The five things you need to know on Friday 4 October 2013...
1) MILIBAND WAITS FOR DACRE'S APOLOGY
The Mili-Mail war ramps up - Miliband yesterday wrote to Lord Rothermere, chair of the Mail's publisher, to demand an apology for the Mail on Sunday's gatecrashing of a family memorial service - and got one from both Rothermere himself and from Mail on Sunday editor Geordie Grieg.
The Times splashes with 'Mail Apologises To Miliband':
"Ed Miliband won an apology from the owner of the Daily Mail and Mail on Sunday last night after the bitter feud between the newspapers and the Labour leader reached new heights.
"Lord Rothermere wrote personally to express his regret after Mr Miliband revealed that a reporter from the Sunday title had turned up uninvited to a private family memorial."
But still no apology from Paul Dacre, editor of the Mail, who has yet to speak on the subject in public. He sent Quentin Letts, his sketchwriter, onto Question Time to defend the Mail's coverage of Ralph Miliband - Letts called the latter a "useful idiot" - and then sent Alex Brummer, the Mail's economics expert, onto the Today programme this morning to defend the paper's practises.
'Where's Dacre?' has become a bit of a 'Where's Wally?' game in media land. Labour supporters are starting to dub Dacre their party's 'best spin doctor' for years.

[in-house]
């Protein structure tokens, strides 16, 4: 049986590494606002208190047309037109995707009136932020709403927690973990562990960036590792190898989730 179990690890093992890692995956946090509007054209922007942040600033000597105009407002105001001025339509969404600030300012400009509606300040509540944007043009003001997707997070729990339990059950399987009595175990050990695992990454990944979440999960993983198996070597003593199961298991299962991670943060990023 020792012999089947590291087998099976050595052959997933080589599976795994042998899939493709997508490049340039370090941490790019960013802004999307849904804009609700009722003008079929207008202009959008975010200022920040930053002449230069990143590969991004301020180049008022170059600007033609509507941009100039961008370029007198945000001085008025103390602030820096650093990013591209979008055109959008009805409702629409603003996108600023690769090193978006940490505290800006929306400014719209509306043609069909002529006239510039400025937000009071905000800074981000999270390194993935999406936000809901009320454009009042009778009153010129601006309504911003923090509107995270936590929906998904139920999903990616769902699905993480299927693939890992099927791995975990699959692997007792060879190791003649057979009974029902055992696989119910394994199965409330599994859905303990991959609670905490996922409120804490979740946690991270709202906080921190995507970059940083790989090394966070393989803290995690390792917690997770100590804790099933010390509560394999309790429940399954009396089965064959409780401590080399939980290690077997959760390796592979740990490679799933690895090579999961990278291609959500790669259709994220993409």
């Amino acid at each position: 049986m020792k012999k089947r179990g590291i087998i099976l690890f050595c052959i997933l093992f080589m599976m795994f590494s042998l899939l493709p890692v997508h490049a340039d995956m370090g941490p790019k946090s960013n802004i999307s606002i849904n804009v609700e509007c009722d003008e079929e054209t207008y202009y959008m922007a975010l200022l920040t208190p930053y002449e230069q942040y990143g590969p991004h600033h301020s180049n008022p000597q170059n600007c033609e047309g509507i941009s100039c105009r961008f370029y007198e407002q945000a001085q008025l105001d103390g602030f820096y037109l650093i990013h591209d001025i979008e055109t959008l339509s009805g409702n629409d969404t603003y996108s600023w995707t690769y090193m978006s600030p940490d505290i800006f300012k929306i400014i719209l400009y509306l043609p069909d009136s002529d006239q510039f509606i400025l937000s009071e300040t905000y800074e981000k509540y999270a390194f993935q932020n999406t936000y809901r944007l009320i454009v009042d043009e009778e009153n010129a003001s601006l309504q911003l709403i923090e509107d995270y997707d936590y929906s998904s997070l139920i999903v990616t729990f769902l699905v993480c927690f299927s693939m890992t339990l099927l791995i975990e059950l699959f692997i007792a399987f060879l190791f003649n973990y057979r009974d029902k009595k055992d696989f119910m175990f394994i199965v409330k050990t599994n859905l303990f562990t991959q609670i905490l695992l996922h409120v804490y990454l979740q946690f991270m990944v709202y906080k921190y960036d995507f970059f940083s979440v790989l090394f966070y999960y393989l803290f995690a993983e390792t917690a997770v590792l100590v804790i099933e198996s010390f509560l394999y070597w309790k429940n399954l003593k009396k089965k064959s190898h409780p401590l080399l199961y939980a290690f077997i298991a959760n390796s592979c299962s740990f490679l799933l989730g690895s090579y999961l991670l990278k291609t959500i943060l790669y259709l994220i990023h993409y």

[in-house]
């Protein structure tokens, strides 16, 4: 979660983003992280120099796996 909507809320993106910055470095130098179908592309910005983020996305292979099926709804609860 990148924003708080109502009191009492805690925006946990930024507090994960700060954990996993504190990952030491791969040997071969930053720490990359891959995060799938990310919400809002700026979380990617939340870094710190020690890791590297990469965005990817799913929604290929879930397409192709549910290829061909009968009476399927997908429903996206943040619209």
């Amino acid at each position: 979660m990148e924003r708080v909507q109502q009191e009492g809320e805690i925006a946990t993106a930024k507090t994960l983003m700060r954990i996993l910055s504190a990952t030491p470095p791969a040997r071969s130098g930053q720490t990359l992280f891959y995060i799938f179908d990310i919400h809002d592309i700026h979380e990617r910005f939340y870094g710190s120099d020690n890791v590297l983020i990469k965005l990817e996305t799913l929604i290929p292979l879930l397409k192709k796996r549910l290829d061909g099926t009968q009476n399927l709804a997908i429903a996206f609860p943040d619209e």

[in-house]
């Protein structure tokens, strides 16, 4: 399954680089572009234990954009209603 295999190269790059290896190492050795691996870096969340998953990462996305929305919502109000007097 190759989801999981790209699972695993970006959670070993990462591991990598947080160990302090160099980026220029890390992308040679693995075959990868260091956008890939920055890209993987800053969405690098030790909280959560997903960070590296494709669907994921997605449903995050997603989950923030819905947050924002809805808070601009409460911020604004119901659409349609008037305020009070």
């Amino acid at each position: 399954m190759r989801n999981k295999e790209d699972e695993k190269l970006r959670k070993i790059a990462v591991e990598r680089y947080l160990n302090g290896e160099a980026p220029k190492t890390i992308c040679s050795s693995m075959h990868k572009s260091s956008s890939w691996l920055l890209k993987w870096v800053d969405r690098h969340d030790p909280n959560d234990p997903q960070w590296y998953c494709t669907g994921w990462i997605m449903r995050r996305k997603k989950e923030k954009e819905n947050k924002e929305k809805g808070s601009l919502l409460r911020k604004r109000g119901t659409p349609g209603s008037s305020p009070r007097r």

On a side note, you can watch my brief 'takedown' of the Mail, from last night's Question Time, here. I wonder if it'll earn me a hatchet job ('Mad Muslim Mehdi Hasan Hates Britain') at the hands of the Mail's Geoffrey Levy... #gulp
2) GRAYLING THROWS AWAY THE KEY
From the Guardian:
"Prisoners convicted of raping a child or of terrorism offences will no longer qualify for automatic release after serving half their sentence, the justice secretary, Chris Grayling, has announced .
"In addition, the introduction of tougher prison terms will also mean criminals who are given extended determinate sentences, for violence or sexual crimes, will no longer be freed automatically two-thirds of the way through their jail time.
"The changes will require parliamentary legislation. They are expected to result in as many as 600 inmates a year serving lengthier sentences but will not affect those already in jail."
The report adds:
"Longer sentences will increase the prison population, which currently stands at around 84,500 in England and Wales. Over the past year that number has fallen by around 2,000."
3) 'DOOMED TO FAILURE'
David Cameron has staked his reputation on securing a new deal with Europe come 2017 - but what if Europe doesn't want to play ball?
From the Daily Mail:
"David Cameron’s plan to claw back powers from Brussels is ‘doomed to failure’, the president of the European Commission has claimed.
"In a provocative intervention Jose Manuel Barroso rubbished Mr Cameron’s plan to renegotiate Britain’s relationship with Europe, saying it was ‘unreasonable’ to expect other member states to agree to fundamental changes."
The paper adds:
"Mr Barroso said there would be ‘others, many, who oppose’ Mr Cameron’s call for treaty change - and suggested British proposals would be vetoed."
BECAUSE YOU'VE READ THIS FAR...
Watch this video of a beagle that sounds like a dinosaur.
4) LAGARDE'S US WARNING